Allegations of police misconduct are widespread, with thousands and thousands of claims across the world. The United States Of America (USA) alone records thousands of these claims each year. The Cato Institute’s National Police Misconduct Reporting Project, one of the most comprehensive research projects examining incidents of police brutality in the U.S., found 4,861 unique reports of police misconduct involving 6,613 sworn officers and 6,826 alleged victims in 2010. If such a project is undertaken in Sierra Leone, the figures will be incredible and unbelievable.
The police needs to be policed or else poor people remain at their mercies as there are some ill-advised officers who may tend to go beyond bounds at the slightest opportunity.
They are powerful and the state and people made them so. They carry the country’s crown which gives them the full authority to ensure that the law is well implemented, law breakers are prosecuted, lives and properties well secured and there is the full maintenance of law and order with peace and tranquility guaranteed.
Today, we however see senior police officers misbehaving at will and nobody gives a hoot about it. In fact, ignorantly and sycophantically, some members of the public praise them for the exhibitions of their excesses in the name of discipline.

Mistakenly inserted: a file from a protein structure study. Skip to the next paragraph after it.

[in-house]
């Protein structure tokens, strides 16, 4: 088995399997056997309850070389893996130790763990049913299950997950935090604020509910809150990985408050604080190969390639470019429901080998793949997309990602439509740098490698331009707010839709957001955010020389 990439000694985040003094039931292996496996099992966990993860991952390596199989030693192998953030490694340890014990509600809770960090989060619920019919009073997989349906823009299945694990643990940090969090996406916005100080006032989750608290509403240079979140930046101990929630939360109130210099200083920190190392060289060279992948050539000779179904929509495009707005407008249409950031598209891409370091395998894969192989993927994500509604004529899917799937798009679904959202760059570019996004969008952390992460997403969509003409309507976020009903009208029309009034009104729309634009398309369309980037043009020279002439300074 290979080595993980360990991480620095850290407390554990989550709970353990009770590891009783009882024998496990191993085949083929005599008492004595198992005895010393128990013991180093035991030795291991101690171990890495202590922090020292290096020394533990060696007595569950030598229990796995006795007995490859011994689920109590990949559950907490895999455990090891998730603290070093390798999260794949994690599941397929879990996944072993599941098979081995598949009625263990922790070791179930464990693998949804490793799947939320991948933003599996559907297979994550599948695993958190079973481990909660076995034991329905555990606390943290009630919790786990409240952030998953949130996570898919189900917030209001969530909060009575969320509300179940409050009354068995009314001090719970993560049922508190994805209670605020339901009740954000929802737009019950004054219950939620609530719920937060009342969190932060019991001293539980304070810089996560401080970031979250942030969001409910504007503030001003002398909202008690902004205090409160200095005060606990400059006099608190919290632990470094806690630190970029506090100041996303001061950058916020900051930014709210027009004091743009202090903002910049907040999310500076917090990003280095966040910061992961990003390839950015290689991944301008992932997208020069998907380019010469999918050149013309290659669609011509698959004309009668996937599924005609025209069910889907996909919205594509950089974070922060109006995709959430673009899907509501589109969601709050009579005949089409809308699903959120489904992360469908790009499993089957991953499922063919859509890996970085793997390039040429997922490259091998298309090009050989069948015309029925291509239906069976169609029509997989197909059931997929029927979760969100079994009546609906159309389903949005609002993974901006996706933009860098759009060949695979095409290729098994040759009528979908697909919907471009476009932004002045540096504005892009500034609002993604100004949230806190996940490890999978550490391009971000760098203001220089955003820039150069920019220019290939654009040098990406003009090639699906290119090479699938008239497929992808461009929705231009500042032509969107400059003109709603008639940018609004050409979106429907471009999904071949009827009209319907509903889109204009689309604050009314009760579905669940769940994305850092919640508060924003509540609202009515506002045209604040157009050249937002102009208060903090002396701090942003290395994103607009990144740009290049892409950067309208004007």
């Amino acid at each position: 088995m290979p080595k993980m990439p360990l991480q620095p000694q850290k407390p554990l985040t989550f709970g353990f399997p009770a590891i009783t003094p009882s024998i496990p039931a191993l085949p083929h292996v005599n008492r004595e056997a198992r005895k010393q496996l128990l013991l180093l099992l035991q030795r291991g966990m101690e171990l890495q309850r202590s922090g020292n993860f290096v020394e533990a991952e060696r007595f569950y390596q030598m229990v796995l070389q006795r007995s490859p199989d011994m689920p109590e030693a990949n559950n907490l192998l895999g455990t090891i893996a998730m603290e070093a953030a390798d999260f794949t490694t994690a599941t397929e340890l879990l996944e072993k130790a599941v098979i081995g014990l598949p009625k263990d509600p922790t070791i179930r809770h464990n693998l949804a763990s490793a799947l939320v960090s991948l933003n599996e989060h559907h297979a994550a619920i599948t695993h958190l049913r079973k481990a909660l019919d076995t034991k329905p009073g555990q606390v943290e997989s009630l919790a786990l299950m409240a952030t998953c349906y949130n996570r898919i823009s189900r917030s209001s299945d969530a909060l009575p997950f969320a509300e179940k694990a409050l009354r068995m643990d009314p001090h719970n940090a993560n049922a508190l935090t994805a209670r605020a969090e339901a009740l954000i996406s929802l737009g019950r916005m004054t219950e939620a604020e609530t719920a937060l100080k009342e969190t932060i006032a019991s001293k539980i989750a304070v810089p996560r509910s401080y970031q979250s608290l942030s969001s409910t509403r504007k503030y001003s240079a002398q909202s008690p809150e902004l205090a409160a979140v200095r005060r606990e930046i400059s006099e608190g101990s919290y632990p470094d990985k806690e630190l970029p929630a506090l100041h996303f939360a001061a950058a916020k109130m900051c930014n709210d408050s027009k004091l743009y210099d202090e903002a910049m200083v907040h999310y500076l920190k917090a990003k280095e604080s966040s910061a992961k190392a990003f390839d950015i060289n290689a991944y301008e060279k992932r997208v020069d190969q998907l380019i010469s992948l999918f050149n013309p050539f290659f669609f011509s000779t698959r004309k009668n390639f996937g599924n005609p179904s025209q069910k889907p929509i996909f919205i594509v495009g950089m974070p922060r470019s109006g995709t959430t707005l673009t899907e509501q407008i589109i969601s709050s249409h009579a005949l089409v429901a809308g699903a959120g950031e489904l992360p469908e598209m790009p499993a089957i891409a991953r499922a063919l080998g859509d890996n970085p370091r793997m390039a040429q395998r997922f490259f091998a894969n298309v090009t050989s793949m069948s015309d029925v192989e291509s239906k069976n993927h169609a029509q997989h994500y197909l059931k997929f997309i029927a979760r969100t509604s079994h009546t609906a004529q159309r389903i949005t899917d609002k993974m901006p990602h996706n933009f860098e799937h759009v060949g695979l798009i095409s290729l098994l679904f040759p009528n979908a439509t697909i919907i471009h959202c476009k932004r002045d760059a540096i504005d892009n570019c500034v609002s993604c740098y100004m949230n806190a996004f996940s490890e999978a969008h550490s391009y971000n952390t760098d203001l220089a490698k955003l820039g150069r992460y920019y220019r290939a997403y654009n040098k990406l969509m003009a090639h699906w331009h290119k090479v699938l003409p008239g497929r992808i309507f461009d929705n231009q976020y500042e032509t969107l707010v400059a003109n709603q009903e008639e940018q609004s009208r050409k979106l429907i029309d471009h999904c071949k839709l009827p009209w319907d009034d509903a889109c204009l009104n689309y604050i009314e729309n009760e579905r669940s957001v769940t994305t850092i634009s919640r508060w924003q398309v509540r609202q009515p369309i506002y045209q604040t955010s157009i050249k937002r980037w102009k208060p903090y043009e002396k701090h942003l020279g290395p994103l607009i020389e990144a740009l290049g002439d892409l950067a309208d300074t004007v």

If only senior police officers would have emulated the good examples of their well disciplined and no-nonsense boss, the Inspector General (IG) of Police, Francis Munu and a handful of others, the force world have been able to maintain the ‘Force for Good’ name it dubbed for itself under the leadership of the then British Police Chief, Keith Biddle .
When AIG Memuna Konte came to limelight and became a household name in Sierra Leone, she enjoyed lots of commendations and praises from members of the public and even the press. A number of times, this medium had reported the good ‘policeman-ship’ of AIG Memuna. But like many Sierra Leoneans, she became obsessed with the power bestowed on her and started misbehaving. Allegations about her excesses displayed publicly abound. If she has not allegedly slapped a senior citizen, she is allegedly at the throat of another or raining insulting languages on someone. Now she has turned her venom on journalists. That’s perhaps the wrong page.
We are in receipt of a letter from her lawyer ordering AYV to retract a front page story captioned: AIG Memuna Misbehaves. In that letter, this medium was given 72 hours to retract the said story. Apart from the fact that we are not going to retract the story, we want to categorically state here that we stand by our story and we repeat: “AIG Memuna did misbehave,” there is no better word to that. As a matter of fact, AIG Memuna must be ashamed of herself for making such utterances publicly (We have her on tape).
AIG Memuna has gotten too big for her shoes and appears to have bitten more than she can chew. She has hit the wrong nail and will surely pay for her misdemeanor.